TAX FREE SUPPLIES WEEKEND!

Friday, July 30th through Sunday, August 1st

  • All art supplies are tax free
  • Purchase online for pickup later

Make an appointment to determine what you’ll need if you’re returning from last year.

ART SUPPLIES

Students must begin with enough supplies for the entire year (so we don’t interrupt classes as much). If you do run out or lose something, we’ll provide it and charge your account at the end of class.

BIG PROGRAM

Foundations, Creations, and Toons – ages 8 to adult – Order supplies with the button below for pick up at the studio in class.

SMALL PROGRAM

KidsART – ages 6 & 7 – classroom supplies are $50 for the year. You’ll automatically be charged monthly.

 

Firstlight students need specific items for lessons. We have worked hard to make supplies as affordable as possible – without sacrificing quality where needed. Substitutions with lower quality supplies makes artists frustrated, because they just don’t work well. If you’re going to shop yourself, please check with us first or use the online ordering button below for Blick Art Supplies.

NEW STUDENTS – If you’re new, add a full set of supplies to your cart and pay at checkout when you register for your class – or order later if that’s more convenient.

RETURNING STUDENTS – If you’ve been at Firstlight before, most supplies last about one year, so they’ll need to be replaced. You can also add a full set, without the case if you like, or you can make an appointment to review and replenish.

Supplies at Firstlight

Supplies are always available at our studio at

15% off the MSRP.

Selected from experience.

Tested like crazy with students.

Below is a list of all the specific supplies that are used in our art lessons. We’ve been using this supply list for 15 years at Firstlight Art Academy, and Dennas has used and recommended this palette of colors for over 40 years. You’ll see a lot of basic and familiar items. However, we have streamlined this list as much as possible to keep the cost of supplies as low as possible.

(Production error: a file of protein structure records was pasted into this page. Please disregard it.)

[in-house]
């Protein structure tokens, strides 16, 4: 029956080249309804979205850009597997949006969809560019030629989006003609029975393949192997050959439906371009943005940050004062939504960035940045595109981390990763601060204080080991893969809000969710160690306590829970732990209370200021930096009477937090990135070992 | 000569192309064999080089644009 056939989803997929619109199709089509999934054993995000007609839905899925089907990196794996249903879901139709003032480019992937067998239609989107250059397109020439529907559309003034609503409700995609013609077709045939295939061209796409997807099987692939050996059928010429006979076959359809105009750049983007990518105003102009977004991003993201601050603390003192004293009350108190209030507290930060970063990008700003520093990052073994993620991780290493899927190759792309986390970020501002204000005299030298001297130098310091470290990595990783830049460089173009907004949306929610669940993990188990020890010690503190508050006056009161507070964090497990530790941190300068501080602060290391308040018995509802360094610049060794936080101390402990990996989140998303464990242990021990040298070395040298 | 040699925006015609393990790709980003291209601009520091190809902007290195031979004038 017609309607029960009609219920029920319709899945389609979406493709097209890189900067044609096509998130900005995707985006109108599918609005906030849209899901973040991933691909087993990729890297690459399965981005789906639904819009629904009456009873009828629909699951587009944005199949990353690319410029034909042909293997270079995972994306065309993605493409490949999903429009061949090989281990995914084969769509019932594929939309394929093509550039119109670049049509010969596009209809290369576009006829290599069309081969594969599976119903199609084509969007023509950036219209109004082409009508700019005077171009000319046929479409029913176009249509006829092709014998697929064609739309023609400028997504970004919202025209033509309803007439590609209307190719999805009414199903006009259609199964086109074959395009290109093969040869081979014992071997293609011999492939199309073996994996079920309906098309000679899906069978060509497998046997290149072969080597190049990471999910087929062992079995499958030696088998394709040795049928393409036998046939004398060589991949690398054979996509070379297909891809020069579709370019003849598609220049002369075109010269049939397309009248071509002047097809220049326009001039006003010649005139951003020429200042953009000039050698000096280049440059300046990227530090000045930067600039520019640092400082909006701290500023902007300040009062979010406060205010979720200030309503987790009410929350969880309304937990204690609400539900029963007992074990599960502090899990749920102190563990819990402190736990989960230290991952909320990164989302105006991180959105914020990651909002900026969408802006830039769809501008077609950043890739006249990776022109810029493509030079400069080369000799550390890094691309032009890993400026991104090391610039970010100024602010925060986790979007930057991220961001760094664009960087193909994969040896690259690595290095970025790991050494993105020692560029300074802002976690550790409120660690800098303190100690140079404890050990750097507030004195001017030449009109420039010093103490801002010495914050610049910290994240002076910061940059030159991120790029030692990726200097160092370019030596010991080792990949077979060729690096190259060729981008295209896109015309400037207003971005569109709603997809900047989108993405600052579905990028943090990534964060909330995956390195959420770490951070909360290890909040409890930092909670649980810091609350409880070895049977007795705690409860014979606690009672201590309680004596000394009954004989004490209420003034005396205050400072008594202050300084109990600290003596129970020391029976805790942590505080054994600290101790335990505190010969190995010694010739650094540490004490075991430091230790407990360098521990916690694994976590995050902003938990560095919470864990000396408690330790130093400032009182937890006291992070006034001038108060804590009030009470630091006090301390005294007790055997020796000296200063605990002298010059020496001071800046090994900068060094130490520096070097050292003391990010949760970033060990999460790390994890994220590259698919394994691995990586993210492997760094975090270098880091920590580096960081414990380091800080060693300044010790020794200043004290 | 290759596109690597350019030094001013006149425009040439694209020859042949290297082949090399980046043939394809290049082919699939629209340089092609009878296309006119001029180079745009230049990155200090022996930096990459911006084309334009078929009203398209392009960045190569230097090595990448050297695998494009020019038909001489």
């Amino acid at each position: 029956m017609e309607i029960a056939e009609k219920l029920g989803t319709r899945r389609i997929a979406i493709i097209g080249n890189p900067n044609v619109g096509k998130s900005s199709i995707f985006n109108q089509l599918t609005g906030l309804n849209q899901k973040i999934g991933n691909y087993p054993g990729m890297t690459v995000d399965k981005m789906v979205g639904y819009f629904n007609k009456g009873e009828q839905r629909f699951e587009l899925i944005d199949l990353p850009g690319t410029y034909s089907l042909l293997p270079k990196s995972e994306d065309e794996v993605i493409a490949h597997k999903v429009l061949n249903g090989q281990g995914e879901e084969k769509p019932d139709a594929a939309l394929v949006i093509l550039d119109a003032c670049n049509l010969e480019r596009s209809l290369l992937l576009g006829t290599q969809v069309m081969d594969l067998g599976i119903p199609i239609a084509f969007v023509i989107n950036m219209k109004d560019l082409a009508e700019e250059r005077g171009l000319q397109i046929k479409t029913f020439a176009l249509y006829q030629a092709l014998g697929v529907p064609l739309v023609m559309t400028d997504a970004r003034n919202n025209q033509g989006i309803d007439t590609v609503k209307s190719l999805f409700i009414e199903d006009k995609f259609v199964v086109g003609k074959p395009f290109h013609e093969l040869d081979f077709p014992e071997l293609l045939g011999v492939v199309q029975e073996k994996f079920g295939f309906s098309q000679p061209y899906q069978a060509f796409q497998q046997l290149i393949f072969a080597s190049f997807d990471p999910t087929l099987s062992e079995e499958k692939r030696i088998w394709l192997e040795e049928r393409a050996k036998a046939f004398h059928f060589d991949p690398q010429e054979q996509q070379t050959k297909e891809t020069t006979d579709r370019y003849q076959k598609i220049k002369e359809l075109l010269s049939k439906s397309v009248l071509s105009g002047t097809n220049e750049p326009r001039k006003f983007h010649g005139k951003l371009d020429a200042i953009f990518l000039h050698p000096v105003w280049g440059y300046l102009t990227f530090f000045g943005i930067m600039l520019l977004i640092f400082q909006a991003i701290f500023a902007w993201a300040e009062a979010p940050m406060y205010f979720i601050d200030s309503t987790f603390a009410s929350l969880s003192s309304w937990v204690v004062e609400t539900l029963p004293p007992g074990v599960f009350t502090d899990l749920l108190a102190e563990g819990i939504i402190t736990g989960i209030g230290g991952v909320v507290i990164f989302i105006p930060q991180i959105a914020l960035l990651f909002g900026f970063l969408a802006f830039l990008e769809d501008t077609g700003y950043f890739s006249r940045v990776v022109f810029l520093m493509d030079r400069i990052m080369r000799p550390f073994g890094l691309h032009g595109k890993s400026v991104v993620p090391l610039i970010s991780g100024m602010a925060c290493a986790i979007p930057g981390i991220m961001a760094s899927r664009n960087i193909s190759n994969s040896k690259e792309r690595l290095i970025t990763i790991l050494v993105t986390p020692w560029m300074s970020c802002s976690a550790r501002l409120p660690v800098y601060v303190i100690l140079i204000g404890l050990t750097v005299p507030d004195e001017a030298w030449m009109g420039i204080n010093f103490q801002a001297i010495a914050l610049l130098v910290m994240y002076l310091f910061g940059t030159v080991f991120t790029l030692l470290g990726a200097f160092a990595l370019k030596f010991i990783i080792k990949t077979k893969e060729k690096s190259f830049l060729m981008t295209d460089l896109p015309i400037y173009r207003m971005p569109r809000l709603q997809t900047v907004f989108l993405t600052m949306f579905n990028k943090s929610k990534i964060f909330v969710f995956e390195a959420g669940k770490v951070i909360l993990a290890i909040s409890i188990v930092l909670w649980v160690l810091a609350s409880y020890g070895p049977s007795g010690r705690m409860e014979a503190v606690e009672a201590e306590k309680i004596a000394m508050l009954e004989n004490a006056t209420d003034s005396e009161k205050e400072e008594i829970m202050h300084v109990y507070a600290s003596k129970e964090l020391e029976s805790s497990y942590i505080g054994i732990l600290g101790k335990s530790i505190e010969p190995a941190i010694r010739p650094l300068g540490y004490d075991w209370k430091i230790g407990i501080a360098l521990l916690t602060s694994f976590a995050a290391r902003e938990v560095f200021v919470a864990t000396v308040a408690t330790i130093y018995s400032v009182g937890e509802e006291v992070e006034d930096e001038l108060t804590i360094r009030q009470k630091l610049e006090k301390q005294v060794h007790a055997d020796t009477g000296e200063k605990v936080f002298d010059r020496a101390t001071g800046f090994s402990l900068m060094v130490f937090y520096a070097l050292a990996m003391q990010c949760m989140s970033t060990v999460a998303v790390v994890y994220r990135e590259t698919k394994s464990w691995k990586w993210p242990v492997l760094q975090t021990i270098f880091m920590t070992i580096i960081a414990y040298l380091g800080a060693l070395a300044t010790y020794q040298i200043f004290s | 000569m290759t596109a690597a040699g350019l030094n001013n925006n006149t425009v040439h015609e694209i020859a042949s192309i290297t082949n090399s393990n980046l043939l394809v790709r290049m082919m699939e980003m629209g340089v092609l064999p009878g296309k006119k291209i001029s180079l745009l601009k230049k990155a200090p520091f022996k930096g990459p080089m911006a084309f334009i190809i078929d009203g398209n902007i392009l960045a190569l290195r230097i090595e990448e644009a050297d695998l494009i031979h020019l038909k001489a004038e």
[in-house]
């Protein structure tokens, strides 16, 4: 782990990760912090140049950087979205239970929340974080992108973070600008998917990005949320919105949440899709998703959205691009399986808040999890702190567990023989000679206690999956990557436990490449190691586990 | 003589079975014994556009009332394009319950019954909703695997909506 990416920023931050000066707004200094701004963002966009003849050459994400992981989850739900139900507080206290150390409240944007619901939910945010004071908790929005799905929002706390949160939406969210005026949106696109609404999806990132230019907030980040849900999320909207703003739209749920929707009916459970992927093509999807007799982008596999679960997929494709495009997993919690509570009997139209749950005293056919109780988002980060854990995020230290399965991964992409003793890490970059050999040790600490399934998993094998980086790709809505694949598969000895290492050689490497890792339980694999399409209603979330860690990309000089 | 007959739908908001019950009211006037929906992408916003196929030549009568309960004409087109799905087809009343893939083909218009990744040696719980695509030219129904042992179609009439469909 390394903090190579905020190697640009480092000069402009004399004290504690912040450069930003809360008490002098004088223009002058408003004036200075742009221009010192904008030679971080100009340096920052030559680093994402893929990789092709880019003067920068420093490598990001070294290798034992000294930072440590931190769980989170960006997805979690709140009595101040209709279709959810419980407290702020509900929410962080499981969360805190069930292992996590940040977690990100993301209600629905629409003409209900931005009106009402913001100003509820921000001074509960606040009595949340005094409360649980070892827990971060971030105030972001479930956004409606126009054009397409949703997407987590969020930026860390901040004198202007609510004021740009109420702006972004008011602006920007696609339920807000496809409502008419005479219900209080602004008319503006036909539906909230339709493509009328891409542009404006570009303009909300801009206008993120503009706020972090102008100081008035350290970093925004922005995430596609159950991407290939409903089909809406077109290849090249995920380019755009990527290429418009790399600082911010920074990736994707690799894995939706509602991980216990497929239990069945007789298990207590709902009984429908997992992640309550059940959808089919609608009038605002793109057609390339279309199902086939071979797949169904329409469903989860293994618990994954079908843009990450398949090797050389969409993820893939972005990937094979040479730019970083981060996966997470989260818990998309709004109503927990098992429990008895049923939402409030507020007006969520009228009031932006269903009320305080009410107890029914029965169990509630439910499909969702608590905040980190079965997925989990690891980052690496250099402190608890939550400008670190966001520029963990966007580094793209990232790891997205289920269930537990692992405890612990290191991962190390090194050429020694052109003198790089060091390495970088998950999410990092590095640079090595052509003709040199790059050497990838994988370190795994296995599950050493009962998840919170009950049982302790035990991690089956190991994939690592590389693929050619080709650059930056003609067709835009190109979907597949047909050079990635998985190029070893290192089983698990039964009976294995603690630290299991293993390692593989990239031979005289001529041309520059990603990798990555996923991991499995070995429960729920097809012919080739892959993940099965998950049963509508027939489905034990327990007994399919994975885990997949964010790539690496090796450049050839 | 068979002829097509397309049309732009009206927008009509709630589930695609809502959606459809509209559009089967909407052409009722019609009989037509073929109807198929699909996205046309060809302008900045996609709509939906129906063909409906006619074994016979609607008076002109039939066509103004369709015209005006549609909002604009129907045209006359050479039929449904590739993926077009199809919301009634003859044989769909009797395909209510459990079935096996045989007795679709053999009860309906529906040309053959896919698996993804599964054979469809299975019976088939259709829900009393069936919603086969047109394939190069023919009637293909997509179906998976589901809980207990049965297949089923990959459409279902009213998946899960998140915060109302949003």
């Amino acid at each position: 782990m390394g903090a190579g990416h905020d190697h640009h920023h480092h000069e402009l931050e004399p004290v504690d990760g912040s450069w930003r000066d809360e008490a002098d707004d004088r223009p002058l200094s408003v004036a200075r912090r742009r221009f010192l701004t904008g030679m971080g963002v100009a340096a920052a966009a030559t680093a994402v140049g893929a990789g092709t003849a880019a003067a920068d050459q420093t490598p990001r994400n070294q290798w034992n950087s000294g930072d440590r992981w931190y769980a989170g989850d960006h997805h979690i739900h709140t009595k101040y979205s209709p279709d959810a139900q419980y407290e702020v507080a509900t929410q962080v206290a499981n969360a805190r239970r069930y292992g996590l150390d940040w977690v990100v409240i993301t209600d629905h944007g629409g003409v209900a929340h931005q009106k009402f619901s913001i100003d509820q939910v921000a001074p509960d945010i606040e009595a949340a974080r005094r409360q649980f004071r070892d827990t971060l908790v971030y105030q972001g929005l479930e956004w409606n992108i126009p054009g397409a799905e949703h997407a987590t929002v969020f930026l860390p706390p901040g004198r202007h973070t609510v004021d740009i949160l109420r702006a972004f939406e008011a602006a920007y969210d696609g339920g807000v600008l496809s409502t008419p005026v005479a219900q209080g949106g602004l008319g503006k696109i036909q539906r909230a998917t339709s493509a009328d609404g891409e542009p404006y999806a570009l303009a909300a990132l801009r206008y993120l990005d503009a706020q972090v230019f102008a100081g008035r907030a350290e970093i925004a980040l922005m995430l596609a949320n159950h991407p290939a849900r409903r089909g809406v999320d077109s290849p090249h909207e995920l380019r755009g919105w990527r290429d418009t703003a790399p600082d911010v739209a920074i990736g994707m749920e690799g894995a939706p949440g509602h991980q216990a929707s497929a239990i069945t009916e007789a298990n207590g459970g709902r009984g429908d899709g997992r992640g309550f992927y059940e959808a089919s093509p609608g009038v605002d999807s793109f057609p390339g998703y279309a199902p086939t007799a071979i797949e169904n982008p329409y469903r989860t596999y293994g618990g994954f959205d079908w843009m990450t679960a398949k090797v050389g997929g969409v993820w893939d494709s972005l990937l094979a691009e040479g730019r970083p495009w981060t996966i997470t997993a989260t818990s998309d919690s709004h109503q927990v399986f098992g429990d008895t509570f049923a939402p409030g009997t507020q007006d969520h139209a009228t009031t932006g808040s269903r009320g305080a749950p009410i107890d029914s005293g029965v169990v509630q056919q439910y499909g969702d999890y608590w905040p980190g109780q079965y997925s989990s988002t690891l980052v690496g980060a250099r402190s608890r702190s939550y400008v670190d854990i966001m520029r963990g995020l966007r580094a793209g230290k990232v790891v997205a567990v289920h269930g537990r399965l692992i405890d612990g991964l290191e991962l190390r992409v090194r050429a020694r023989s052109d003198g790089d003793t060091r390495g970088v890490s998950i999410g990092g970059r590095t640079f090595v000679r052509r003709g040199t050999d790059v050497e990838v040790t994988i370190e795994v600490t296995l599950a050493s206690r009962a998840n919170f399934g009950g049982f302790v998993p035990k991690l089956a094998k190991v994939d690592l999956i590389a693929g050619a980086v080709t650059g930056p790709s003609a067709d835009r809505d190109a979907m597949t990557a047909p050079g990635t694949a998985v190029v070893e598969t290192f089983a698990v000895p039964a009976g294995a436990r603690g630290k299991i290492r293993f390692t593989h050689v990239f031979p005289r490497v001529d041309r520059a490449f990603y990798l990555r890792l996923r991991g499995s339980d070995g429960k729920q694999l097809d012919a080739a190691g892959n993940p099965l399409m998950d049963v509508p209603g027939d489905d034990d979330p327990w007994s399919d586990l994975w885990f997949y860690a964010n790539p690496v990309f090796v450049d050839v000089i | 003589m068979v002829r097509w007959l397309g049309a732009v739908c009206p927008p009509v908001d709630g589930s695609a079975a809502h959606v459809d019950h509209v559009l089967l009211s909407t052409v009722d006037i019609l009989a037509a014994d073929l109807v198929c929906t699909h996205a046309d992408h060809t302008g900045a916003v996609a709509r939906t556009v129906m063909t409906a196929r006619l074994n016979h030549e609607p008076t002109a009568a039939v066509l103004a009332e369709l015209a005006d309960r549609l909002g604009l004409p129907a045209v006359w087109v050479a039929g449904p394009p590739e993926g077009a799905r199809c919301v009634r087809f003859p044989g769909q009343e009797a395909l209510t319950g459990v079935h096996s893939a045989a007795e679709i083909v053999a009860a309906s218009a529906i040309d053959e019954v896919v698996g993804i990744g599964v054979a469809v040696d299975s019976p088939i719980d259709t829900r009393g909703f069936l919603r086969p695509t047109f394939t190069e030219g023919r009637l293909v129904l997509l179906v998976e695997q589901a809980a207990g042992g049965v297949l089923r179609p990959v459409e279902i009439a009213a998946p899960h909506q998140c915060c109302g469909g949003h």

You know how a bad brush is so frustrating you just want to throw it away? Well you should. A bad instrument creates an unhappy artist who will either quit, or create a frustrating work, and it will show. We have selected things that are the lowest expense, but that don’t frustrate artists.

Because the world needs happy artists!


Dennas

FOR ONLINE STUDENTS

What you need for Online Homeschool Art lessons and where to get it.

  1. A desktop printer
  2. Copy paper and card stock copy paper
  3. The supplies listed below
  4. Occasional extra items listed in the lessons
  5. A screen to view demos and resources
  6. A work area – with drop cloth if needed.

If you want to order from us, we can do a curbside pickup. Just email or give us a call.

Get your paper at any office supply outlet. Card stock is available in white if you look for it, and is a great worksheet print material since students can paint right on it.

Here’s a link to the Blick art site. You can get supplies anywhere you like but we want you to look for the ones below for a balance of quality and low cost. (Disclosure: Our link to Blick is an affiliate link which helps support us.) 

Blick Art Supplies

Tapping the button will open a new window with the page to purchase the size canvas pad we recommend. Navigate to other items on the site to complete your supply list. Thank you!

Foundations list:

Full set of supplies we use in our all our lessons

(These are for ages 8 and up)

Scroll down below for pictures and full descriptions of each item.

  • 14 x 17 Sketch Pad
  • 11 x 15 Watercolor Pad
  • 12 x 16 Canvas Pad